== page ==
The United Nations on Friday approved a Russian-led bid that aims to create a new convention on cybercrime, alarming rights groups and Western powers that fear a bid to restrict online freedom.
The General Assembly approved the resolution sponsored by Russia and backed by China, which would set up a committee of international experts in 2020.
The panel will work to set up “a comprehensive international convention on countering the use of information and communications technologies for criminal purposes,” the resolution said.
The United States, European powers and rights groups fear that the language is code for legitimizing crackdowns on expression, with numerous countries defining criticism of the government as “criminal.”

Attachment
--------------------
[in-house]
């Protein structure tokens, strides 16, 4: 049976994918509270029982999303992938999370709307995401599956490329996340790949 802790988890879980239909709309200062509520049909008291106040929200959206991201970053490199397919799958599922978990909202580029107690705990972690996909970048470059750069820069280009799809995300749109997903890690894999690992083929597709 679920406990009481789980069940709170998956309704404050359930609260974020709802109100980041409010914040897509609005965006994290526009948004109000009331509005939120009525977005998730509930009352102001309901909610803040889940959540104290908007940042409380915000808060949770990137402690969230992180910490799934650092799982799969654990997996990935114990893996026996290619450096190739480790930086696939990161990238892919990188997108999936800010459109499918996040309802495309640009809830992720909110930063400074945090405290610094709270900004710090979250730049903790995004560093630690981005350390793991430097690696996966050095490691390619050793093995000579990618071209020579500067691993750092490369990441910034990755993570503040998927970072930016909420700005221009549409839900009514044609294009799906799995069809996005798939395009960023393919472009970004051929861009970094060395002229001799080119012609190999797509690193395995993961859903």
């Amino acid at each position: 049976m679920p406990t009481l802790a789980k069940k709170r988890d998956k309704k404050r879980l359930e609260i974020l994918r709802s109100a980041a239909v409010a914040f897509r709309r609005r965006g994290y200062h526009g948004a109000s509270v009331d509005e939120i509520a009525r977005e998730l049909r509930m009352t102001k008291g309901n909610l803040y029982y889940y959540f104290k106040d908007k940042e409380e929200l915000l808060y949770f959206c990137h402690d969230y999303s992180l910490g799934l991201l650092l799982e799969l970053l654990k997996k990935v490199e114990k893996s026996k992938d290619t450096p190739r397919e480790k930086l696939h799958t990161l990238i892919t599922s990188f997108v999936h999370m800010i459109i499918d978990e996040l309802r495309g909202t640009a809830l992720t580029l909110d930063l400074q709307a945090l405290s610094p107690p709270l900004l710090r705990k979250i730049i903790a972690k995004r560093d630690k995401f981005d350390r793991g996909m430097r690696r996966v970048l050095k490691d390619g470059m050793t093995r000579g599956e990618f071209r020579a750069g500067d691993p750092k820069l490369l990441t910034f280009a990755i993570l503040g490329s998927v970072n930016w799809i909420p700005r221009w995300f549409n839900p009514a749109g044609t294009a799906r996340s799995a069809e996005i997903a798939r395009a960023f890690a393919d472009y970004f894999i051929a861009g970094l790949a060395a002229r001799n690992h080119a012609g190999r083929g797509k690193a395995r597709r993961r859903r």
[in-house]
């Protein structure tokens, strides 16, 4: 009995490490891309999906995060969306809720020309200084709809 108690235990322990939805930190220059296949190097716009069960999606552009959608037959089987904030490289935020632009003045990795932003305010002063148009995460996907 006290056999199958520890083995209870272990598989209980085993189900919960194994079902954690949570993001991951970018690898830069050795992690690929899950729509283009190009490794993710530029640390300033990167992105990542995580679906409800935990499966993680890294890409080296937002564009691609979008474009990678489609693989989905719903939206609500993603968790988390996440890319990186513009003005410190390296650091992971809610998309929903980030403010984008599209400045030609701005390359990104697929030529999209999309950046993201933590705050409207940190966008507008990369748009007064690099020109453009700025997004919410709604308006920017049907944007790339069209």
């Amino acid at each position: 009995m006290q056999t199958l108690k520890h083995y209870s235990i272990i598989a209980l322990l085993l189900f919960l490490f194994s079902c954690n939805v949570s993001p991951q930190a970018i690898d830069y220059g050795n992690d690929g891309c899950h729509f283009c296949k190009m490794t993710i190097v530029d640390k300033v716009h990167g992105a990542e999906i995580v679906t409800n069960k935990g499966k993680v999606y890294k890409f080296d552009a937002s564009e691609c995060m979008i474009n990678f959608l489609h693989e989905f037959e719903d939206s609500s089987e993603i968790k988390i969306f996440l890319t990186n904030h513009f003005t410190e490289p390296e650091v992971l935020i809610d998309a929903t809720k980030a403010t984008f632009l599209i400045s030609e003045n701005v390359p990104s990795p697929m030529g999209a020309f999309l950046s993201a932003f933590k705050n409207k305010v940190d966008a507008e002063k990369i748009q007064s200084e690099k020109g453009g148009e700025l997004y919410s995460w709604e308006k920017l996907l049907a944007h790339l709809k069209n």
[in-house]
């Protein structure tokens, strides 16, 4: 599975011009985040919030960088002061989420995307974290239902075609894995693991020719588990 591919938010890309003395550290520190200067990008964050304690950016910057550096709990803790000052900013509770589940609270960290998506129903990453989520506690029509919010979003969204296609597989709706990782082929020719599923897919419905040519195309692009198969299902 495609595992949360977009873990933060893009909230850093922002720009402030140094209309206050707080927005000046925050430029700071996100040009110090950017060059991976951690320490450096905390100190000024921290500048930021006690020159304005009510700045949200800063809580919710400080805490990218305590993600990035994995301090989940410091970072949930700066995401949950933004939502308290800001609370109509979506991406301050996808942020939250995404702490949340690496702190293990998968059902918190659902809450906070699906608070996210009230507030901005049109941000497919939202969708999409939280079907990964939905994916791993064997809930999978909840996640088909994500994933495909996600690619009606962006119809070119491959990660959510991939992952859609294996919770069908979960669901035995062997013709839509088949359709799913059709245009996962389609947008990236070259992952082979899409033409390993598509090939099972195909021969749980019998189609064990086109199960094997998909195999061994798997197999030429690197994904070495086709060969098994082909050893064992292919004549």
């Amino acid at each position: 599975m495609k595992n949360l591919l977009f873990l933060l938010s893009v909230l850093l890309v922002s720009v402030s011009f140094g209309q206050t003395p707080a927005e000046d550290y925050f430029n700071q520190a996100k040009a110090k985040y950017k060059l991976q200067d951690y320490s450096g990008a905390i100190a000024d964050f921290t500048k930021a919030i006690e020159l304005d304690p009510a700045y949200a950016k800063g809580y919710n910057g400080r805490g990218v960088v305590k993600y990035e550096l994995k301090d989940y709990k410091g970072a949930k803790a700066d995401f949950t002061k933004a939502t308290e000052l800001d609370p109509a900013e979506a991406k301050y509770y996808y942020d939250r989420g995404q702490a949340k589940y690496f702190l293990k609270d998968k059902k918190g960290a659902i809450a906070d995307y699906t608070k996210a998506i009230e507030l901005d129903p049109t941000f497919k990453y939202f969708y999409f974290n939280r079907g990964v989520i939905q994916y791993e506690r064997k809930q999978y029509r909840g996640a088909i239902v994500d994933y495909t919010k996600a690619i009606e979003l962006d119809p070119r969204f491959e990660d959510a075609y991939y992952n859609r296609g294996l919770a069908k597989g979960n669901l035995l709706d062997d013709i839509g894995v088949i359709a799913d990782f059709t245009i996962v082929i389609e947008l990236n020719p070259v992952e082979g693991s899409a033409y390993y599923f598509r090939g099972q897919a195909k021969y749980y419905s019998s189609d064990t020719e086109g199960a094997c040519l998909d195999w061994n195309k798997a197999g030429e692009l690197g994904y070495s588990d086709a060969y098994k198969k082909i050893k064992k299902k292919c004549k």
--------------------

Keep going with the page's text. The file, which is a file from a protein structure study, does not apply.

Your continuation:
China heavily restricts internet searches to avoid topics sensitive to its communist leadership, as well as news sites with critical coverage.
A number of countries have increasingly tried to turn off the internet, with India cutting off access in Kashmir in August after it stripped autonomy to the Muslim-majority region and Iran taking much of the country offline as it cracked down on protests in November.
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